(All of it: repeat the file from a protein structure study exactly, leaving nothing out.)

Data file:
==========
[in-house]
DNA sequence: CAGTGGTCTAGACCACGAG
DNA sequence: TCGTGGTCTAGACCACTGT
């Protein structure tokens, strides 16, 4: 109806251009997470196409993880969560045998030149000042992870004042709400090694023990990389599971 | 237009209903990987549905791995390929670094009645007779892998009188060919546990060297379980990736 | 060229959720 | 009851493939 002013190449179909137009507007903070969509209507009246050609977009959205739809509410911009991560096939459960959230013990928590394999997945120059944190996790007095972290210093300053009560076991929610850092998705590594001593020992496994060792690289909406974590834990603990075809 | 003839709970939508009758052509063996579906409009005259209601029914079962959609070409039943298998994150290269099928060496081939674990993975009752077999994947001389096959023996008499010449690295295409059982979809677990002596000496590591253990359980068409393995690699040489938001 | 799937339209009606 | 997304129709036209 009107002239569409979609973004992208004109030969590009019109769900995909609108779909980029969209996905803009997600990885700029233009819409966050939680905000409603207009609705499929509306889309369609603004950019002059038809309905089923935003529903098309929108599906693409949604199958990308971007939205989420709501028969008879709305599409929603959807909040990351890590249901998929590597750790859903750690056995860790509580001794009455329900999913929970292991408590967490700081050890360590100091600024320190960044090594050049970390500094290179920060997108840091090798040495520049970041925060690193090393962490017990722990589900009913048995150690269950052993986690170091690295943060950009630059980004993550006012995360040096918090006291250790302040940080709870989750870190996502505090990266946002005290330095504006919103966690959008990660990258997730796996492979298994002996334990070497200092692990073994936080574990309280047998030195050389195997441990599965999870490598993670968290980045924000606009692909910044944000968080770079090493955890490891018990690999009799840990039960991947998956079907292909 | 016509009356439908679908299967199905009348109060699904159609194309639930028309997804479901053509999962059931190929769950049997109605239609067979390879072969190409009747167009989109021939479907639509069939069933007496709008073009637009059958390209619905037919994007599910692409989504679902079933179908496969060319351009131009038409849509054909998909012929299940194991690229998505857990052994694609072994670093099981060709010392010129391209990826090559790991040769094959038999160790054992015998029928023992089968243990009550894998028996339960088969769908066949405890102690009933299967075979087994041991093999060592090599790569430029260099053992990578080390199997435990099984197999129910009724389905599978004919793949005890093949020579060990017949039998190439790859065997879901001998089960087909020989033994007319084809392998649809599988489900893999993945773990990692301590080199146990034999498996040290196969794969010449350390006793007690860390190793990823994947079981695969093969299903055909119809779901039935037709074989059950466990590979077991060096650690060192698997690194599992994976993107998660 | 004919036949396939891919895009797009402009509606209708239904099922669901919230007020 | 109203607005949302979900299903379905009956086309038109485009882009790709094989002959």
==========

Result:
[in-house]
DNA sequence: CAGTGGTCTAGACCACGAG
DNA sequence: TCGTGGTCTAGACCACTGT
């Protein structure tokens, strides 16, 4: 109806251009997470196409993880969560045998030149000042992870004042709400090694023990990389599971 | 237009209903990987549905791995390929670094009645007779892998009188060919546990060297379980990736 | 060229959720 | 009851493939 002013190449179909137009507007903070969509209507009246050609977009959205739809509410911009991560096939459960959230013990928590394999997945120059944190996790007095972290210093300053009560076991929610850092998705590594001593020992496994060792690289909406974590834990603990075809 | 003839709970939508009758052509063996579906409009005259209601029914079962959609070409039943298998994150290269099928060496081939674990993975009752077999994947001389096959023996008499010449690295295409059982979809677990002596000496590591253990359980068409393995690699040489938001 | 799937339209009606 | 997304129709036209 009107002239569409979609973004992208004109030969590009019109769900995909609108779909980029969209996905803009997600990885700029233009819409966050939680905000409603207009609705499929509306889309369609603004950019002059038809309905089923935003529903098309929108599906693409949604199958990308971007939205989420709501028969008879709305599409929603959807909040990351890590249901998929590597750790859903750690056995860790509580001794009455329900999913929970292991408590967490700081050890360590100091600024320190960044090594050049970390500094290179920060997108840091090798040495520049970041925060690193090393962490017990722990589900009913048995150690269950052993986690170091690295943060950009630059980004993550006012995360040096918090006291250790302040940080709870989750870190996502505090990266946002005290330095504006919103966690959008990660990258997730796996492979298994002996334990070497200092692990073994936080574990309280047998030195050389195997441990599965999870490598993670968290980045924000606009692909910044944000968080770079090493955890490891018990690999009799840990039960991947998956079907292909 | 016509009356439908679908299967199905009348109060699904159609194309639930028309997804479901053509999962059931190929769950049997109605239609067979390879072969190409009747167009989109021939479907639509069939069933007496709008073009637009059958390209619905037919994007599910692409989504679902079933179908496969060319351009131009038409849509054909998909012929299940194991690229998505857990052994694609072994670093099981060709010392010129391209990826090559790991040769094959038999160790054992015998029928023992089968243990009550894998028996339960088969769908066949405890102690009933299967075979087994041991093999060592090599790569430029260099053992990578080390199997435990099984197999129910009724389905599978004919793949005890093949020579060990017949039998190439790859065997879901001998089960087909020989033994007319084809392998649809599988489900893999993945773990990692301590080199146990034999498996040290196969794969010449350390006793007690860390190793990823994947079981695969093969299903055909119809779901039935037709074989059950466990590979077991060096650690060192698997690194599992994976993107998660 | 004919036949396939891919895009797009402009509606209708239904099922669901919230007020 | 109203607005949302979900299903379905009956086309038109485009882009790709094989002959």